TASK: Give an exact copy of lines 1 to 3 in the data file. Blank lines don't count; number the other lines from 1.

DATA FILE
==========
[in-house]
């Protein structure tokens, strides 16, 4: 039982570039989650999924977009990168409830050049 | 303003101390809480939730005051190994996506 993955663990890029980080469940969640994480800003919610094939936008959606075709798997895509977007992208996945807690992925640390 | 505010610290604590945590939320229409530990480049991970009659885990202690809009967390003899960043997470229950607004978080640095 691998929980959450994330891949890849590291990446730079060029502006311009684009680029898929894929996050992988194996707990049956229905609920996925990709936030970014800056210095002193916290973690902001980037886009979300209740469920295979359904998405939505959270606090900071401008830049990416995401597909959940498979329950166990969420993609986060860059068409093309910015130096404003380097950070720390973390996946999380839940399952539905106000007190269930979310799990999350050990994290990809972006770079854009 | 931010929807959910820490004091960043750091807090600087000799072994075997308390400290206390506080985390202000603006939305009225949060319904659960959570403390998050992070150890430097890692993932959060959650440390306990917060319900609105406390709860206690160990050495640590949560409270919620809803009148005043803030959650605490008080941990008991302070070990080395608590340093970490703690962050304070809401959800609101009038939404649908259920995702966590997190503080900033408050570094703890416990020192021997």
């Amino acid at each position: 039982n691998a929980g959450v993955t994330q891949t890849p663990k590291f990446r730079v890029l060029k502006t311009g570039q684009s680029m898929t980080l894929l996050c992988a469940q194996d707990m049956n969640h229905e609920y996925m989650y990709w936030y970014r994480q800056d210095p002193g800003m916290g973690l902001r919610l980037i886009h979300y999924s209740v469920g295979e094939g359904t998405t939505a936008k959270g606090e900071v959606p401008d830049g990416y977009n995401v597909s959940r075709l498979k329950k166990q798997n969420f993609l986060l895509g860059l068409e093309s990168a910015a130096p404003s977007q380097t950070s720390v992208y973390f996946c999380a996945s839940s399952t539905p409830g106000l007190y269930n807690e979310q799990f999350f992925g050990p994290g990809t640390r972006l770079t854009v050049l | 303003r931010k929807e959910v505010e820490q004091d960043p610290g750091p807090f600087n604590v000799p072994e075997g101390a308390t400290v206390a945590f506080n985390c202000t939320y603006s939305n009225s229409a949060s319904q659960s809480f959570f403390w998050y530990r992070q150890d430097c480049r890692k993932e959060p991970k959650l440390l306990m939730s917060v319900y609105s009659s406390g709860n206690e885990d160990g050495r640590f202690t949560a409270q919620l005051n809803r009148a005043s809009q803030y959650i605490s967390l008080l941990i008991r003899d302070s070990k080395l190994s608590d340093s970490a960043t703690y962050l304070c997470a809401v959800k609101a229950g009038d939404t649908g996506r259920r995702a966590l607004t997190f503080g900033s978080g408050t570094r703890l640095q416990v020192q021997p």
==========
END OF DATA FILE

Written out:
[in-house]
């Protein structure tokens, strides 16, 4: 039982570039989650999924977009990168409830050049 | 303003101390809480939730005051190994996506 993955663990890029980080469940969640994480800003919610094939936008959606075709798997895509977007992208996945807690992925640390 | 505010610290604590945590939320229409530990480049991970009659885990202690809009967390003899960043997470229950607004978080640095 691998929980959450994330891949890849590291990446730079060029502006311009684009680029898929894929996050992988194996707990049956229905609920996925990709936030970014800056210095002193916290973690902001980037886009979300209740469920295979359904998405939505959270606090900071401008830049990416995401597909959940498979329950166990969420993609986060860059068409093309910015130096404003380097950070720390973390996946999380839940399952539905106000007190269930979310799990999350050990994290990809972006770079854009 | 931010929807959910820490004091960043750091807090600087000799072994075997308390400290206390506080985390202000603006939305009225949060319904659960959570403390998050992070150890430097890692993932959060959650440390306990917060319900609105406390709860206690160990050495640590949560409270919620809803009148005043803030959650605490008080941990008991302070070990080395608590340093970490703690962050304070809401959800609101009038939404649908259920995702966590997190503080900033408050570094703890416990020192021997």
């Amino acid at each position: 039982n691998a929980g959450v993955t994330q891949t890849p663990k590291f990446r730079v890029l060029k502006t311009g570039q684009s680029m898929t980080l894929l996050c992988a469940q194996d707990m049956n969640h229905e609920y996925m989650y990709w936030y970014r994480q800056d210095p002193g800003m916290g973690l902001r919610l980037i886009h979300y999924s209740v469920g295979e094939g359904t998405t939505a936008k959270g606090e900071v959606p401008d830049g990416y977009n995401v597909s959940r075709l498979k329950k166990q798997n969420f993609l986060l895509g860059l068409e093309s990168a910015a130096p404003s977007q380097t950070s720390v992208y973390f996946c999380a996945s839940s399952t539905p409830g106000l007190y269930n807690e979310q799990f999350f992925g050990p994290g990809t640390r972006l770079t854009v050049l | 303003r931010k929807e959910v505010e820490q004091d960043p610290g750091p807090f600087n604590v000799p072994e075997g101390a308390t400290v206390a945590f506080n985390c202000t939320y603006s939305n009225s229409a949060s319904q659960s809480f959570f403390w998050y530990r992070q150890d430097c480049r890692k993932e959060p991970k959650l440390l306990m939730s917060v319900y609105s009659s406390g709860n206690e885990d160990g050495r640590f202690t949560a409270q919620l005051n809803r009148a005043s809009q803030y959650i605490s967390l008080l941990i008991r003899d302070s070990k080395l190994s608590d340093s970490a960043t703690y962050l304070c997470a809401v959800k609101a229950g009038d939404t649908g996506r259920r995702a966590l607004t997190f503080g900033s978080g408050t570094r703890l640095q416990v020192q021997p």